Bravo's Best New Restaurant: The Federal Advances
Chef Zapata in the kitchen.
Courtesy of Bravo
Bravo's Best New Restaurant has hit its stride. In the first episode, a lot of the rules weren't explained.
This week, it felt like host, judge, and executive producer Tom Colicchio took his own advice, because the episode was tighter, with more structure and better editing.
Like the first episode, two restaurants were highlighted. Miami's the Federal Food Drink & Provisions went up against Austin's Swift's Attic, with each culinary team competing for a feature in Bon Appétit, a $100,000 spot at a Las Vegas food festival, and the title of "Best New Restaurant."
Tom Colicchio introduced us to the Federal and tried their most popular dishes, including the pig wings and biscuit. The award-winning chef loved both and basically called the Federal "the American dream" after telling the story of how work and life partners Cesar Zapata and Aniece Meinhold used all of their savings to open the cozy restaurant in a strip mall on Biscayne Boulevard.
Behind the scenes at the Federal.
Courtesy of Bravo
Next was the pressure test, where 30 diners swarmed the restaurant at the same time. With two hours to serve them, things went well, until Cesar began micromanaging the plates coming from the kitchen. Diners started complaining that they were waiting too long, but Aniece got the house in order, comping some dishes and making good.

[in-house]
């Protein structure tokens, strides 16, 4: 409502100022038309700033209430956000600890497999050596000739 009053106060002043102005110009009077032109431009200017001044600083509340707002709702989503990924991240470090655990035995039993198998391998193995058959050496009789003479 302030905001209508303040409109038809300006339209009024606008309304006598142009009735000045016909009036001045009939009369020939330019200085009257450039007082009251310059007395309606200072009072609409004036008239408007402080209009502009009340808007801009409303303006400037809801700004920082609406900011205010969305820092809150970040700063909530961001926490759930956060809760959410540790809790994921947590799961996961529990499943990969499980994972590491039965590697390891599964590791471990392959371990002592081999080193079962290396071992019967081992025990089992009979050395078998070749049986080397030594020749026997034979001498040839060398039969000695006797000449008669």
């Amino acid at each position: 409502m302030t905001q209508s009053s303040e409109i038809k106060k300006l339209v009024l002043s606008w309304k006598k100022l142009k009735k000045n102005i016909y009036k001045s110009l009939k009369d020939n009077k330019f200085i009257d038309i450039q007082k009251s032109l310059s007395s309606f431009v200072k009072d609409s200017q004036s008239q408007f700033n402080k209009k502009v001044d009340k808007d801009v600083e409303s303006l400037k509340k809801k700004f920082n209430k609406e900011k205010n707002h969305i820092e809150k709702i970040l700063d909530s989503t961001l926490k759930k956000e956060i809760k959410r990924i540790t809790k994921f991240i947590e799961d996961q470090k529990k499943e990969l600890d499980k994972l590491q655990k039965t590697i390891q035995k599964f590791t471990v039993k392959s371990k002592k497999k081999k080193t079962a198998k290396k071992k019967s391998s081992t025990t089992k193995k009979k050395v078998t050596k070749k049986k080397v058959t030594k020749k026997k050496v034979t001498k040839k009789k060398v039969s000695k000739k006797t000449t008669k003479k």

The food, however, was met with nothing but praise, with judges Maggie Nemser of BlackboardEats and Jeffrey Zurofsky, Colicchio's partner and cofounder of 'Wichcraft, loving the food, especially the "biskits."
Though the Federal got through the pressure test, Tom sat down the partners to watch a secret-shopper video. Aniece visibly cringed while watching her server roll her eyes at the diner. Tom's advice to the couple was to tighten up the staff but "don't lose what makes you great."
In Austin, we were introduced to Swift's Attic and the "dream team" of partner CK Chin, chef Mat Clouser, and pastry chef Callie Speer, who explained the restaurant is an amalgam of what they like to eat.
During the pressure test, some of the diners (and the judges) called the food underseasoned. Nemser sent back her edamame because they were undercooked. The next batch was both tender and well seasoned. Desserts, however, were "flawless," and CK's service was spot-on.
In the head-to-head competition, both restaurant teams met in New York City, where they would cook for the judges and a group of VIP diners. Each restaurant presented two dishes to round out the meal. The judges called the Federal's foie gras and cranberry dish "Thanksgiving," and Tom put a few extra biskits in his pocket for later. Zapata's country-fried sweetbreads were "cooked perfectly," according to Nemser.
Nemser also liked Swift's Attic's antelope. Unfortunately, Tom called the meat "mealy," but the restaurant's tres leches cake was a hit.
In the end, the Federal and its "biskits" won the judges over and, once again, a Miami restaurant advances. No Miami restaurants will compete next week, finally giving another city a shot at moving to the next level.
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